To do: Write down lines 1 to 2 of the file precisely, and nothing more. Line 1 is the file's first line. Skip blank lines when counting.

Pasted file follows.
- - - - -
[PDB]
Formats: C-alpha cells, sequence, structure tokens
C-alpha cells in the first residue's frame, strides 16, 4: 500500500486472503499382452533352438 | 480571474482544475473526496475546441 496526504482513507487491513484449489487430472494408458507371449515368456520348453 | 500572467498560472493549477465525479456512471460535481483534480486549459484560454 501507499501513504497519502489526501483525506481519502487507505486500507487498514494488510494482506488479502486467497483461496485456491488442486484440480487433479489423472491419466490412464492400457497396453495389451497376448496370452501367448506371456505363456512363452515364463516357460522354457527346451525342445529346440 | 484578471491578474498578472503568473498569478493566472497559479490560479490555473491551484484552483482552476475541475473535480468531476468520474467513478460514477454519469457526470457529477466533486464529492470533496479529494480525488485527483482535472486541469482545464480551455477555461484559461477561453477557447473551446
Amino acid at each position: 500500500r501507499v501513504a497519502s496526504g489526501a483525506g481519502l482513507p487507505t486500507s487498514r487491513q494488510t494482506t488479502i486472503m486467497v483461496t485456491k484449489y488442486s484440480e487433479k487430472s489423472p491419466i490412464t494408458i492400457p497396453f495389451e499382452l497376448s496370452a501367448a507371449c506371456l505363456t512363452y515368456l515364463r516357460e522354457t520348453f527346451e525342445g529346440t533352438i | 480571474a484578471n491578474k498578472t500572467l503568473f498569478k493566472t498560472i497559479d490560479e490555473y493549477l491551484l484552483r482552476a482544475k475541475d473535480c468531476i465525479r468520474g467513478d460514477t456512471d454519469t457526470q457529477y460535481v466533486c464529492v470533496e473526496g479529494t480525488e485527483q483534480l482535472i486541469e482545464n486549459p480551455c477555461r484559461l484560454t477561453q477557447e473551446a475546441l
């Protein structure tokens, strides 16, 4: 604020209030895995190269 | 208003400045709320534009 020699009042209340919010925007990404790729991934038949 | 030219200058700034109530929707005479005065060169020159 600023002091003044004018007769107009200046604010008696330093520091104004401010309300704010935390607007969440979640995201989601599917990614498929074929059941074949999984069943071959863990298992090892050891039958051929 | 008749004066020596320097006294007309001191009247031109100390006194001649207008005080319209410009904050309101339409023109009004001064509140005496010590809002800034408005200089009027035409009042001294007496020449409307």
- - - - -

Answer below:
[PDB]
Formats: C-alpha cells, sequence, structure tokens